greengablesI’ll always remember watching Anne of Green Gables on PBS (I think it was PBS) with my family and some of the vivid images: the dead mouse in the plum pudding, the Avonlea fashion, Rachel Lynde’s face when Anne insults her, the broken slate.

When I found out the miniseries was based on books, I quickly checked them out of the library and lost myself in the romantic, dreamlike prose of L.M. Montgomery. (How I loved the “of” construction—it sounds so dramatic: Anne OF Avonlea; Anne OF the Island, and my favorite, Anne OF Windy Poplars. Windy Poplars!!)

It’s funny—I just read a piece by Margaret Atwood talking about how the original novel, Anne of Green Gables, has just turned 100. Reading it again, the book seems so fresh and full of life that it’s unbelievable that Anne, Marilla, Matthew, Gilbert Blythe have all been around for that long.

The characters, the writing, everything just hums with energy somehow—I can understand why there’s such a huge Asian fanbase for Anne—her charm transcends time and race and place.

You fall in love with Anne Shirley and all her misadventures, and stay there—to Ms. Montgomery’s enormous credit—as she changes and grows. I’ve always admired the beautiful nature writing in these books that make a forest or garden on Prince Edward Island seem magical, but I appreciate now the equally masterful little touches that make Matthew so sweet and good-hearted, Rachel Lynde so tart-tongued but fiercely loyal, Josie Pye such an almost-lovable bitch and Gilbert Blythe so dreamy slash fucking hot.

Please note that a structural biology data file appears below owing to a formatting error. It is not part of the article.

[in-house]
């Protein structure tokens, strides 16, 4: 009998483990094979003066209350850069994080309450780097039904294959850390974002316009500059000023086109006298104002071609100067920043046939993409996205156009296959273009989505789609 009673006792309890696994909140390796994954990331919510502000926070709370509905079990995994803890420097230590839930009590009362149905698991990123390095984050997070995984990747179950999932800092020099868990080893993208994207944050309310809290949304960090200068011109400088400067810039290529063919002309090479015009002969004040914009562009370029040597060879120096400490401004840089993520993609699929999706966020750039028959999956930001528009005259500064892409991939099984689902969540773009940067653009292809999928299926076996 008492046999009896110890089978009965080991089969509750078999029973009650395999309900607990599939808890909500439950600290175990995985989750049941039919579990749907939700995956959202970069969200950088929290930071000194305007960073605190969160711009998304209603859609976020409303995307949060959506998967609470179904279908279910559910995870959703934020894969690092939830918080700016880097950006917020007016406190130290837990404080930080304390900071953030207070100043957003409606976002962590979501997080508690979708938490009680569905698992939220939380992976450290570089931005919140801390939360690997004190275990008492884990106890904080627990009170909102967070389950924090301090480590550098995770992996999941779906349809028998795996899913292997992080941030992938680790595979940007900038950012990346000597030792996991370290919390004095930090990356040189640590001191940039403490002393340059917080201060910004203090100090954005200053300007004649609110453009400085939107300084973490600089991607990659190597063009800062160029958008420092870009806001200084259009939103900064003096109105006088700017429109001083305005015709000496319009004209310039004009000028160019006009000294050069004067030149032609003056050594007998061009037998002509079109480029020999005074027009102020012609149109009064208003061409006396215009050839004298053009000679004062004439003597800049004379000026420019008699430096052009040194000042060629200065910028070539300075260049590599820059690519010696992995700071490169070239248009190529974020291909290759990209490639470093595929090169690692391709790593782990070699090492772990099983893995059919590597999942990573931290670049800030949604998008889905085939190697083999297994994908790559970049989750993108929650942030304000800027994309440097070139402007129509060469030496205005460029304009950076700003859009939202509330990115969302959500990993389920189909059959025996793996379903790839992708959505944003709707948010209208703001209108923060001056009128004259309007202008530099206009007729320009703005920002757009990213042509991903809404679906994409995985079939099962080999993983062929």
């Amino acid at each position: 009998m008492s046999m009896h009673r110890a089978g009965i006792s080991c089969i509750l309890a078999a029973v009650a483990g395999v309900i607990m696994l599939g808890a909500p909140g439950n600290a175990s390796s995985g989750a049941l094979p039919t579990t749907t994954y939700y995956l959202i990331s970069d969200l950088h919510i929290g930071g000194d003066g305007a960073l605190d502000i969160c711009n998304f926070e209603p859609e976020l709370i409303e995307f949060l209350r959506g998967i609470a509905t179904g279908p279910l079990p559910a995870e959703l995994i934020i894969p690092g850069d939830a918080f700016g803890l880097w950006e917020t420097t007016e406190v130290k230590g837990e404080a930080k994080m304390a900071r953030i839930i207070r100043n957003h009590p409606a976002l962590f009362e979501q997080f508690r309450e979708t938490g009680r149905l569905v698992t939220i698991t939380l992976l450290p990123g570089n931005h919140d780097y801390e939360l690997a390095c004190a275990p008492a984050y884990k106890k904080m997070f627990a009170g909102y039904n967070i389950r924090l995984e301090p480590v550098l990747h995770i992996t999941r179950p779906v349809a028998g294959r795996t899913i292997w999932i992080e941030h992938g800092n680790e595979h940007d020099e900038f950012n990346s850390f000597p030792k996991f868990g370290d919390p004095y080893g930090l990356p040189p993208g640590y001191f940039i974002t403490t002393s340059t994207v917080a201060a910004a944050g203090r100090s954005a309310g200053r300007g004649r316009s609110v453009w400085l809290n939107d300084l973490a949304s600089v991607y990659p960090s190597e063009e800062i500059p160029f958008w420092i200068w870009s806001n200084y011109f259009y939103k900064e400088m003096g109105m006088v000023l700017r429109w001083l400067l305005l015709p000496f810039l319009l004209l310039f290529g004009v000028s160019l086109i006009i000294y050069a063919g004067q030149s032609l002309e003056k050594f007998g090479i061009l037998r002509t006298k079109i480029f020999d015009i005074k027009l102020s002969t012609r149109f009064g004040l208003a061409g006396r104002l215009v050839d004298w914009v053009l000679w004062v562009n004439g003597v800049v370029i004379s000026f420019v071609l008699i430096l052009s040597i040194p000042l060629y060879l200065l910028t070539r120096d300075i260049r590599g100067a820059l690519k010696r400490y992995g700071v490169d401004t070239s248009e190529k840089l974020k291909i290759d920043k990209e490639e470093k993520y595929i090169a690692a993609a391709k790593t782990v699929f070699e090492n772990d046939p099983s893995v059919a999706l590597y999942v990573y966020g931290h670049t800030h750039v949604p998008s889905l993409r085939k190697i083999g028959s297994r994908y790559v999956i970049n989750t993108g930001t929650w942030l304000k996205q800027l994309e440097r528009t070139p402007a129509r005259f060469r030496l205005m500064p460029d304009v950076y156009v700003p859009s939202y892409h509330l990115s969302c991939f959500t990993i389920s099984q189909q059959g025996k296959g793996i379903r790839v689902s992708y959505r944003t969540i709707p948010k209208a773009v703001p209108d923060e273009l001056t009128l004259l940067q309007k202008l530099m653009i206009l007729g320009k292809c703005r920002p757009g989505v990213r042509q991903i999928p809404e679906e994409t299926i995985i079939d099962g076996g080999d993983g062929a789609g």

It’s the character of Marilla Cuthbert, the thin, angular, crisp, no-nonsense spinster who takes Anne in and experiences maternal love (in a non-gushy way since she constantly keeps a prim and tight lid on her emotions) that stands out to me now.

The beauty of the love between adopted mother and child is the real romance in a book full of romance (The Lake Of Shining Waters, The Snow Queen, The Haunted Wood), and I find it even more touching as I’ve gotten older than I did as a kid.

Marilla, convinced she is plain and unlovable but stern enough not to care—at least not outwardly—finds new life through the brilliant, fairy-like Anne, and her wry comments that deflate Anne’s more flowery protestations are gems of dry wit.

This is a beautiful, beautiful book, throbbing with life, and I look forward to returning to it again and again. I wonder how the upcoming prequel Before Green Gables will be. Once I get it from the library, I’ll turn a Rachel Lynde-ian eye to its pages…

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